The Illuminated Manuscript: Medieval and Modern

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Creating French Culture:Treasures from the BibliotHeque nationale de France

Edited by Marie-Helene Tesniere and Prosser Gifford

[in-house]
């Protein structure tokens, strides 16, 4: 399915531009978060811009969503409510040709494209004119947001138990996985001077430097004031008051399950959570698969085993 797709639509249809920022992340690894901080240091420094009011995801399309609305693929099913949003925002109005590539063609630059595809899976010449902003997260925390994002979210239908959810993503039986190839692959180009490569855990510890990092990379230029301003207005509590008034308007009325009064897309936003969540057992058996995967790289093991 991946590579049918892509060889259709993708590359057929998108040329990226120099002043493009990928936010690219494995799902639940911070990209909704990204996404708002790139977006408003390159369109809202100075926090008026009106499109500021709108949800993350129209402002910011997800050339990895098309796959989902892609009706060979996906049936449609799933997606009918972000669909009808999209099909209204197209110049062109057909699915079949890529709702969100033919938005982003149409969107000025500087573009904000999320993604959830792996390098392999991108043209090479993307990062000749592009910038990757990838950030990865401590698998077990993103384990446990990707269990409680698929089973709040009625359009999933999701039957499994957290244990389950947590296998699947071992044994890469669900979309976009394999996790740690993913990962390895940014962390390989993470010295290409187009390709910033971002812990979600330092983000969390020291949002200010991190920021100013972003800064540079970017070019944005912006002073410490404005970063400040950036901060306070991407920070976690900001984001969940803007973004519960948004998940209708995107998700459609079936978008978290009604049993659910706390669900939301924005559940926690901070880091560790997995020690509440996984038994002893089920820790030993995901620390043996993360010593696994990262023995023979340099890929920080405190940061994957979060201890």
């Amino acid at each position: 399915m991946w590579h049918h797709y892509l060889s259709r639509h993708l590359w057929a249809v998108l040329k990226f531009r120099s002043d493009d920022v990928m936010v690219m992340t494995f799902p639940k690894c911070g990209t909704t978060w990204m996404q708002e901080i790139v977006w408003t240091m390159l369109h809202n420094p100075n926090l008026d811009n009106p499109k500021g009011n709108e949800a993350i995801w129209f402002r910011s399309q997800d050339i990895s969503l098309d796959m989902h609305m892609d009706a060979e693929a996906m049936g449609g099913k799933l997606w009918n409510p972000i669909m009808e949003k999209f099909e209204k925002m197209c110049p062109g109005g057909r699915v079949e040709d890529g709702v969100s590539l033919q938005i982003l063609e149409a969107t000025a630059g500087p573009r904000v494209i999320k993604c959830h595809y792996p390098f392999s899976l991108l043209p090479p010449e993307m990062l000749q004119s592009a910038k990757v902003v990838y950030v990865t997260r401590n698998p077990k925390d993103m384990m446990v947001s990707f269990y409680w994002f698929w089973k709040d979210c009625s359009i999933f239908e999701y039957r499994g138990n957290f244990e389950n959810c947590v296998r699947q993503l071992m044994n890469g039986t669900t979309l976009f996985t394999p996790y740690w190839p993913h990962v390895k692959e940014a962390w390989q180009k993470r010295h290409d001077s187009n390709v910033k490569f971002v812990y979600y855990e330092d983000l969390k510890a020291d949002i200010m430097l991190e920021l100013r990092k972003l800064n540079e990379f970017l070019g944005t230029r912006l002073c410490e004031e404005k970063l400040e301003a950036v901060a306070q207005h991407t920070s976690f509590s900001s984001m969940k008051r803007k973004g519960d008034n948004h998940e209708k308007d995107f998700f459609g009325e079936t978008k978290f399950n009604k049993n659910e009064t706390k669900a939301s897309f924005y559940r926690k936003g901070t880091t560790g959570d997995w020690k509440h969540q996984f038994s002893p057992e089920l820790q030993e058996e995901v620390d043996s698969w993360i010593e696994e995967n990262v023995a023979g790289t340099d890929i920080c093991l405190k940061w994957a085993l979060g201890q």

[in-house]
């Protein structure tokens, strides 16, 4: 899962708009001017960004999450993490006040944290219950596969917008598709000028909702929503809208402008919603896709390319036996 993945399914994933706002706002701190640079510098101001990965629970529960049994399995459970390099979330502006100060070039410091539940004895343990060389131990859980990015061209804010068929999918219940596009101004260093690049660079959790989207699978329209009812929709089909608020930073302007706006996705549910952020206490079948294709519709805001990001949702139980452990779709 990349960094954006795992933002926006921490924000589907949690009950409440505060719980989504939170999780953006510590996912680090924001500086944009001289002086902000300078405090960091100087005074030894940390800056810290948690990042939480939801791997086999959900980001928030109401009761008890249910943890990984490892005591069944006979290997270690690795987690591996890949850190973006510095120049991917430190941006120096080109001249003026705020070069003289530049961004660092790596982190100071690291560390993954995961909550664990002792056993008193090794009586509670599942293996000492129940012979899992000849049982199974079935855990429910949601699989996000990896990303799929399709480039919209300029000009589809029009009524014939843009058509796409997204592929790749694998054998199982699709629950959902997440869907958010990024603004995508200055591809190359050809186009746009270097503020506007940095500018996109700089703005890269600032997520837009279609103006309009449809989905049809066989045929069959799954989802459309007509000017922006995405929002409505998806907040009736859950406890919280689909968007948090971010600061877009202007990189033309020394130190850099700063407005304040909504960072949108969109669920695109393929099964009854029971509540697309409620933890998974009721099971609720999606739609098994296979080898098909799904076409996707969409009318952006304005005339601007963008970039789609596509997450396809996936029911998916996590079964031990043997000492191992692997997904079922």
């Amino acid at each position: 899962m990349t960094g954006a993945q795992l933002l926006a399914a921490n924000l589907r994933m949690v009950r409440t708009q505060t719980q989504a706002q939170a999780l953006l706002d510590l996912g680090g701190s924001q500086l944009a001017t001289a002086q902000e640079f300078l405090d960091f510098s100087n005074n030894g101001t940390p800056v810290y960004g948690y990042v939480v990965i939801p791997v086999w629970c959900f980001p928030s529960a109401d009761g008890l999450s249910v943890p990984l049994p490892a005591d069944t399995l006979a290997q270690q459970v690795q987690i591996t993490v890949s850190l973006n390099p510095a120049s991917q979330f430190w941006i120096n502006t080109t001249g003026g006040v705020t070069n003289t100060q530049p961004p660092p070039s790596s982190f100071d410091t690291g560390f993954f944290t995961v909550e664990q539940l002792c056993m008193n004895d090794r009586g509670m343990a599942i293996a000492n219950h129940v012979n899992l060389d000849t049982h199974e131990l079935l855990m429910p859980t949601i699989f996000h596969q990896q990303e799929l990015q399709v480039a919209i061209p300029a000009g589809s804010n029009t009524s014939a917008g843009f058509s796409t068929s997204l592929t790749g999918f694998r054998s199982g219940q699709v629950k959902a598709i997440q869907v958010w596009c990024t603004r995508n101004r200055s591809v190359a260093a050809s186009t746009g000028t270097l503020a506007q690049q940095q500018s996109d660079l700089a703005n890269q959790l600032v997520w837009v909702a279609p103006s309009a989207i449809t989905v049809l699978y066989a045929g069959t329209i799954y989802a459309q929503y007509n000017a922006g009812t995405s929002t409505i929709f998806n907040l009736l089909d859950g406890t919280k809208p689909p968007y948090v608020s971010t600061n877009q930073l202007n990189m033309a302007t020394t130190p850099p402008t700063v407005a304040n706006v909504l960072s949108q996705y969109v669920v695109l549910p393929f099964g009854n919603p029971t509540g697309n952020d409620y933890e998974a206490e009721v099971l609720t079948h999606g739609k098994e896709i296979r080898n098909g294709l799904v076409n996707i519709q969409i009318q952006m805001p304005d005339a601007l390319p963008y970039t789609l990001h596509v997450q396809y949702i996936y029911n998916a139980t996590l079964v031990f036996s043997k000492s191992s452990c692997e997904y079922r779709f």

Yale University Press 479 pp., $65 These two images, both from books, rather happily illustrate the scope of France's national library. Separated in time by five centuries, they are utterly contrasting. At the same time, they have surprising affinities. The earlier - a medieval illuminated manuscript painted in 1409 - is featured near the start of a large new tome celebrating the possessions of the Bibliotheque nationale de France. The later, an example of experimental 20th century modernism printed in 1913, is shown near the end of the book. Both were made in Paris, the home of the library, and the rich color might almost symbolize the opulence of the ever-increasing collection of books and manuscripts to be found there. Their lucid, expressive, almost jewel-fresh color also seems strikingly French, belonging to the same culture that gave birth to Impressionism, and even more significantly to that astonishing master of clear color, Henri Matisse. It is also a point worth making that the Boucicaut Master (who painted the 15th century miniature for the French king, Charles VI) cannot fail to have known some of the glories of stained glass that dazzled the eyes of worshippers in the great French Gothic cathedrals; the brilliance of hue in his paintings on vellum seems to vie on a comparatively tiny scale with such intense splendors. On the other hand, Sonia Delaunay, the artist who illustrated the long poem by Blaise Cendrars (upper right, this page) would also, after coming to Paris from the Ukraine in 1905, have seen the glass of Sainte-Chapelle or Chartres. And with her revolutionary determination to make color and its simultaneous contrasts, juxtapositions, and rhythms stand strongly on its own, she seems bound to have found the vivid translucent color of medieval glass stimulating. Much later in Delaunay's long career (in 1967-68) she was to paint, in gouache on a wood panel, a "project for stained glass" herself. However, at the time she illustrated "Prose of the Transsiberian and of the Little Jehanne de France," her interests, and those of her husband, the painter Robert Delaunay, were not at all medieval. They were inspired by the modern city, by the prismatic colors of street lights, and by that emblem of Paris and feat of modern engineering, the Eiffel Tower. The large book from which these images are reproduced, "Creating French Culture: Treasures from the Bibliotheque nationale de France," was published to coincide with an exhibition at the Library of Congress toward the end of last year. The treasures have returned to Paris. This heavy volume - though its illustrations can hardly do justice to such a vast accumulation of items representing some 12 centuries - is what remains. Its pictures are supported by scholarly essays and notes: It is much more than a decorative book. The page by the Boucicaut Master is from the manuscript known as "Replies to Charles VI and Lamentations." Although Charles VI's father had been an avid collector and reader of books, and one of his uncles was Jean de Berry - who commissioned that consummate masterwork of medieval illumination, "Les Tres Riches Heures du Duc de Berry" - Charles VI himself was no bibliophile. …